His announcement means the Senate will not drop its deadline to represent Martin Luther King on Monday. But he said he intends to move forward despite the setbacks.

“Members of this room have been elected to debate and vote, particularly on an issue so vital to the beating heart of our democracy like this one,” said Mr. Schumer. “We will go ahead.”

It’s always been an uphill fight, because Ms. Senema and Mr. Manchin have repeatedly emphasized that they will not use the bare 50-vote Democratic majority to weaken obstruction, the procedural weapon that effectively requires 60 votes to advance key legislation, which they argue is fundamental to the nature of the Senate.

But supporters of the voting rights bills had hoped that the newfound fervor of Mr. Biden, a longtime protector of Senate tradition, to change the stalling – combined with a lobbying campaign by other Democrats – would help change their minds.

In her remarks, Ms. Senema said that while she supported the voting rights bill pushed by her party and is concerned about voting restrictions imposed by Republicans in some states, she believes that the partisan change in the disruption will only inflame the already rampant political division. .

“These bills help treat the symptoms of the disease, but they do not completely treat the disease itself,” Ms Senema said. “And as I continue to support these bills, I will not support separate measures that exacerbate the underlying disease of division that afflicts our country.”

Her work left many of her fellow Democrats particularly angry, with some saying it was a dagger delivered to the president in a way that would draw attention to Ms. Senema. Some said her arguments were weak, particularly her insistence that Democrats should have done more to lure Republicans into the House, when they tried but failed to do so for months. Others complained that Ms. Senema appeared glued to her phone for most of the meeting with the president.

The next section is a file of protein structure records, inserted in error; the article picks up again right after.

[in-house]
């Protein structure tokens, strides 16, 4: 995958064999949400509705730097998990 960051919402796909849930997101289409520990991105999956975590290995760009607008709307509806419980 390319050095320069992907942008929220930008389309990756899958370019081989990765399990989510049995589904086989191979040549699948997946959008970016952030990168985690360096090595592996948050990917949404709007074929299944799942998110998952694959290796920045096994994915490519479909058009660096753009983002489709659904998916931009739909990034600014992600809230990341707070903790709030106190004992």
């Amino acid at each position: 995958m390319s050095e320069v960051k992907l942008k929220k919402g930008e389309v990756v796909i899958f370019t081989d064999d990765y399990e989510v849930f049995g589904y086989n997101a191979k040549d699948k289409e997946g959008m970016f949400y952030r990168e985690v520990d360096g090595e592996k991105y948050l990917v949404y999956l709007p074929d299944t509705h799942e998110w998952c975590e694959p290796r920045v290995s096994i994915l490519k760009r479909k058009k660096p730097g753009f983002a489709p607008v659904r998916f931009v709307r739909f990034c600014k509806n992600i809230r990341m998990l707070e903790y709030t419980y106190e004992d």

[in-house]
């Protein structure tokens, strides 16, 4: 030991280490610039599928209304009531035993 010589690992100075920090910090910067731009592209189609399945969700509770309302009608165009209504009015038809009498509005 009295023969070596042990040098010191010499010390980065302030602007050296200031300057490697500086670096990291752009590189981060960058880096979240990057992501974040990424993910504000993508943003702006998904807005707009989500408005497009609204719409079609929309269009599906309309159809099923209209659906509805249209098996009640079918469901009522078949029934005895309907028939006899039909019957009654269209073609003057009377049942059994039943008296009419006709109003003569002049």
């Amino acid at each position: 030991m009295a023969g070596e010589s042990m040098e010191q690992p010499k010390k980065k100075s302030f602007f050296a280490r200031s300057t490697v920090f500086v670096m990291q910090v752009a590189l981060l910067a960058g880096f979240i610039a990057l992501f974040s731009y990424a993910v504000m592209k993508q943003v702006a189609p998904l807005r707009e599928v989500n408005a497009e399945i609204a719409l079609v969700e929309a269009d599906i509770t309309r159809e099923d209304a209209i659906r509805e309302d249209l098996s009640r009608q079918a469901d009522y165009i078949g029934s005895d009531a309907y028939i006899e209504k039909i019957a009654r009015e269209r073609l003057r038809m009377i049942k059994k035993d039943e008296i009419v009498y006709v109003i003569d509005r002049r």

But her speech was welcomed by Republicans, who credited her with nothing less than the protection of the Senate.

“It was very important,” Senator Mitch McConnell, the Republican and minority leader from Kentucky who was on the ground during Ms. Cinema’s address, told reporters. He called it an “obvious act of political courage” that “saved the Senate as an institution.”

Later, the mood was sombre at the meeting as Biden addressed Democrats, that lawmakers were firm on the issue of voting rights but succumbed to the limitations set by Ms. Senema’s position, according to several people who attended and spoke about it. Condition of anonymity.

Biden was nostalgic for his days in the Senate, reflecting on his strong ties with Republicans and lamenting the demise of partisanship but saying little about the problem at hand — his party’s refusal to stand behind his strategy.

He noted that Senator Strom Thurmond of South Carolina, once a segregationist presidential candidate, was more willing to support voting rights than current Republican senators, according to One People. He dismissed a question about whether Republicans would put forward conservative proposals if the stall was weakened by saying the party was too divided to do so.